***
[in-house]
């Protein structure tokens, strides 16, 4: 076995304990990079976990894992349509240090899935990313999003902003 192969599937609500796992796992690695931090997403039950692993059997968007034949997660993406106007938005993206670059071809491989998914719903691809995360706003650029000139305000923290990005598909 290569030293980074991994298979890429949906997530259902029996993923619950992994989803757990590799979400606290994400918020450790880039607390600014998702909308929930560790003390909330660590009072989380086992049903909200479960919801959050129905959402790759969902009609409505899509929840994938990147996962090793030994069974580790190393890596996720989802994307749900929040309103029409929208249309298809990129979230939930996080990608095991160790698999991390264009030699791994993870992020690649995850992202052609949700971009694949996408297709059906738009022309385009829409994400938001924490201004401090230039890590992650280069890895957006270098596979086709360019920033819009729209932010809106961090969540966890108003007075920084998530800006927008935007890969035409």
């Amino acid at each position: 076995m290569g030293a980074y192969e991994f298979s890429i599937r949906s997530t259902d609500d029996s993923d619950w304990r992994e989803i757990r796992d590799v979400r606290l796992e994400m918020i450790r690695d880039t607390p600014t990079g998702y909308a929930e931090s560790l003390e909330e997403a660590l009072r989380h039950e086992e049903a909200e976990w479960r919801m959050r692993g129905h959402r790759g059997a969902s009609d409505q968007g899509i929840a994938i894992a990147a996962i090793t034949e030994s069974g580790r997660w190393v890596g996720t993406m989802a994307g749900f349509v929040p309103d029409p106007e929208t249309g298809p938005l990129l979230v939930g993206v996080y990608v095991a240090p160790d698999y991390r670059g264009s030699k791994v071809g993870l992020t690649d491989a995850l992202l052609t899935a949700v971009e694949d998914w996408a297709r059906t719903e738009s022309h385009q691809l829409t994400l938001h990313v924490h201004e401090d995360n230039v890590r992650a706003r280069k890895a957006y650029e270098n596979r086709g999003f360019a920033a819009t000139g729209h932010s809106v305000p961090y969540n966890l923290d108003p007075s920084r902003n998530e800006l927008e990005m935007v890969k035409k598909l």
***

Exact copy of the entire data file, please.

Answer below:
[in-house]
């Protein structure tokens, strides 16, 4: 076995304990990079976990894992349509240090899935990313999003902003 192969599937609500796992796992690695931090997403039950692993059997968007034949997660993406106007938005993206670059071809491989998914719903691809995360706003650029000139305000923290990005598909 290569030293980074991994298979890429949906997530259902029996993923619950992994989803757990590799979400606290994400918020450790880039607390600014998702909308929930560790003390909330660590009072989380086992049903909200479960919801959050129905959402790759969902009609409505899509929840994938990147996962090793030994069974580790190393890596996720989802994307749900929040309103029409929208249309298809990129979230939930996080990608095991160790698999991390264009030699791994993870992020690649995850992202052609949700971009694949996408297709059906738009022309385009829409994400938001924490201004401090230039890590992650280069890895957006270098596979086709360019920033819009729209932010809106961090969540966890108003007075920084998530800006927008935007890969035409």
């Amino acid at each position: 076995m290569g030293a980074y192969e991994f298979s890429i599937r949906s997530t259902d609500d029996s993923d619950w304990r992994e989803i757990r796992d590799v979400r606290l796992e994400m918020i450790r690695d880039t607390p600014t990079g998702y909308a929930e931090s560790l003390e909330e997403a660590l009072r989380h039950e086992e049903a909200e976990w479960r919801m959050r692993g129905h959402r790759g059997a969902s009609d409505q968007g899509i929840a994938i894992a990147a996962i090793t034949e030994s069974g580790r997660w190393v890596g996720t993406m989802a994307g749900f349509v929040p309103d029409p106007e929208t249309g298809p938005l990129l979230v939930g993206v996080y990608v095991a240090p160790d698999y991390r670059g264009s030699k791994v071809g993870l992020t690649d491989a995850l992202l052609t899935a949700v971009e694949d998914w996408a297709r059906t719903e738009s022309h385009q691809l829409t994400l938001h990313v924490h201004e401090d995360n230039v890590r992650a706003r280069k890895a957006y650029e270098n596979r086709g999003f360019a920033a819009t000139g729209h932010s809106v305000p961090y969540n966890l923290d108003p007075s920084r902003n998530e800006l927008e990005m935007v890969k035409k598909l």